Tuesday, January 27, 2015

The Web of the Chozen

The Web of the ChozenThe Web of the Chozen by Jack L. Chalker
My rating: 3 of 5 stars

First off, a special thanks to the anonymous Goodreader who sent me this book. It arrived right before Christmas, and I didn't open the package until Christmas day, thinking that one of my kids had ordered it and had it shipped directly to my place (we had all the kids home for Christmas). But when I opened the envelope on Christmas day and asked who got me the book, I was rewarded by confusion and blank stares. So someone who is not my child or my wife sent this to me. I had a few conversations with a different people about this book, so I can't chase it down *exactly*. But someone was generous, and I thank you!

Now, on to the text.

The Web of the Chozen is, above all, a novel of ideas, like any well-behaved science fiction book is. It was well-written, by and large, and I really enjoyed the narrative voice of Bar Holliday, the narrator. Bar is a star scout, sent to explore new worlds. He's different from most of humanity, who have now become mind-numbed cattle whose only ambition is to return to their Creatovision. The interstellar civilization, sponsored by a group of corporations, is just too boring for Bar Holliday. So he was assigned to be a scout, the one way out of the malaise-stricken utopia of humankind.

But Bar is in for some surprises.

And so are you. I'm not going to give away any spoilers. Suffice it to say that Bar stumbles on a world named Patmos where his entire conception of himself and of humanity is . . . turned inside out, I guess, is the best way to put it. The book is full of transformations and begs the question, what does it really mean to be human? For that matter, what does it really mean to be at all?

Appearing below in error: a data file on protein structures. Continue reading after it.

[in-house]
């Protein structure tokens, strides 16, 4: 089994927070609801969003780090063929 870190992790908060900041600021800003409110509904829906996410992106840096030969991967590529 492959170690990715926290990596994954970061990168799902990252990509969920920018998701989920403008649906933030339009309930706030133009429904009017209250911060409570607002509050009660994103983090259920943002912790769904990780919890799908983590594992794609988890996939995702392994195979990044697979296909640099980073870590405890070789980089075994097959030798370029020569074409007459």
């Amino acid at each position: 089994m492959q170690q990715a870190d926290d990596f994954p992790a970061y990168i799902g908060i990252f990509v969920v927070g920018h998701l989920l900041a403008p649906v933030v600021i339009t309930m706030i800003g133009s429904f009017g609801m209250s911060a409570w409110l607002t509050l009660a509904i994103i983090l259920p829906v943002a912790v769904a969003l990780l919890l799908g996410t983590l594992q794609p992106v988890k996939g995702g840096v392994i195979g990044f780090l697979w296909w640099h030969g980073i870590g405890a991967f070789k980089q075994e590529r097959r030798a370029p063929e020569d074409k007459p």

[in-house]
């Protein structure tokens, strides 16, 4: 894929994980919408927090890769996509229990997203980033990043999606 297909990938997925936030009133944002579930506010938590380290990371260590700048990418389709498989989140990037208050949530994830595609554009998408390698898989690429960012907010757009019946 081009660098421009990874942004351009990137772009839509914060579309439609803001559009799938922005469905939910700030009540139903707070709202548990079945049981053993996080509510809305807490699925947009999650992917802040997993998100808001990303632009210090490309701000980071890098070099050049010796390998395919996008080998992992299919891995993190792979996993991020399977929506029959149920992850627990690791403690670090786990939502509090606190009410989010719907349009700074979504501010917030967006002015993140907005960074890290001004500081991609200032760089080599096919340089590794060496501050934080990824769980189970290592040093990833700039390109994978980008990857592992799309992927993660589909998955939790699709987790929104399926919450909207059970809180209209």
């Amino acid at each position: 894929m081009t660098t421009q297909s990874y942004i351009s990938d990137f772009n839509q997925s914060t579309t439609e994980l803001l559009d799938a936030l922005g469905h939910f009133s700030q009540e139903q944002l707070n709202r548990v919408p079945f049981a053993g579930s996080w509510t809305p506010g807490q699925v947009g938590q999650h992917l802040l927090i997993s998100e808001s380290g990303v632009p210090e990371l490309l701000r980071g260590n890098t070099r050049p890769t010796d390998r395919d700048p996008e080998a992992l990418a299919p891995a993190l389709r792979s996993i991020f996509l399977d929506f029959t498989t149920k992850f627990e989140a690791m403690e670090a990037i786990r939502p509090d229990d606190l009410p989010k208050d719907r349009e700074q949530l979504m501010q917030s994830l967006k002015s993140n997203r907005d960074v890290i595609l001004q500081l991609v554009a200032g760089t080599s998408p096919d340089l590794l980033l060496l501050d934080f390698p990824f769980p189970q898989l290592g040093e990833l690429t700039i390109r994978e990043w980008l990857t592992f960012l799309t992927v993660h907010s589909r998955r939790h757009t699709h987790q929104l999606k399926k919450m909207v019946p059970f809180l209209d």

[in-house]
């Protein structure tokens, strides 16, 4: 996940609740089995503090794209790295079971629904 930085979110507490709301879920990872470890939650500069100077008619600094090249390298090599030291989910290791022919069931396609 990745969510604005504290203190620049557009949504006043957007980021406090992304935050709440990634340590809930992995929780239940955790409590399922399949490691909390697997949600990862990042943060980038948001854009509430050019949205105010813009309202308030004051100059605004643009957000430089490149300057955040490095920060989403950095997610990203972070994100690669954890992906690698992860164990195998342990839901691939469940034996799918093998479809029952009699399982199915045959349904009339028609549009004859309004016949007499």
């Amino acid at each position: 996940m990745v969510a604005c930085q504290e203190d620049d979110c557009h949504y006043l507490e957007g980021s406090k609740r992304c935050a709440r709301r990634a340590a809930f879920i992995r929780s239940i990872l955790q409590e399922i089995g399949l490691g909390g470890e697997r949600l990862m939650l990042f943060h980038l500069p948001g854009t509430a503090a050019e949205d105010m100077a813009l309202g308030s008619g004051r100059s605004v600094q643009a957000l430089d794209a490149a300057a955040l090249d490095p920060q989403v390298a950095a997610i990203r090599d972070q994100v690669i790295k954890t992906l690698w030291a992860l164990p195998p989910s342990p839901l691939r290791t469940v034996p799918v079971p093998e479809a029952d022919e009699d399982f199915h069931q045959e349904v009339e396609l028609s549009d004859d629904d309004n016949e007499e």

The book isn't without its problems, and the primary issue I had with the book, unfortunately, repeated itself several times - Chalker threw me out of my willing suspension of disbelief not once, but several times. Bar Holliday simply knew too much about what was happening to himself and the world around him, and I couldn't make that leap, not in the first-person narrative voice, anyway. This shaking of my walls of unreality happened again and again. I suppose I was inured to it by the end of the book, but I found it quite jarring, which lessened my enjoyment of the book a great deal.

One thing that this discomfort did for me, though, was caused me to think about what is it exactly that allows us to suspend disbelief or prevents us from doing so? And why is it different for each person? I'm certain that other readers might not have been bothered by Holliday's borderline omniscience as I was. But what makes the difference? A more subtle approach would have worked better for me, even if Chalker had interspersed a few pages of transition at key spots in the novel. It would have added a few thousand words to the whole text, but it would have felt much more natural, as a result. Maybe this is the fault of an overly zealous editor or a publisher that wanted to keep the word count under a certain number for production purposes, I don't know. In any case, I need to think about this whole subject a bit more carefully. What would an "acceptable" leap have looked like to me? Would I take an even larger leap and be okay with it if the tone or voice was different? Was it the presentation or the logic itself that I found fault with subconsciously?

So many questions . . .

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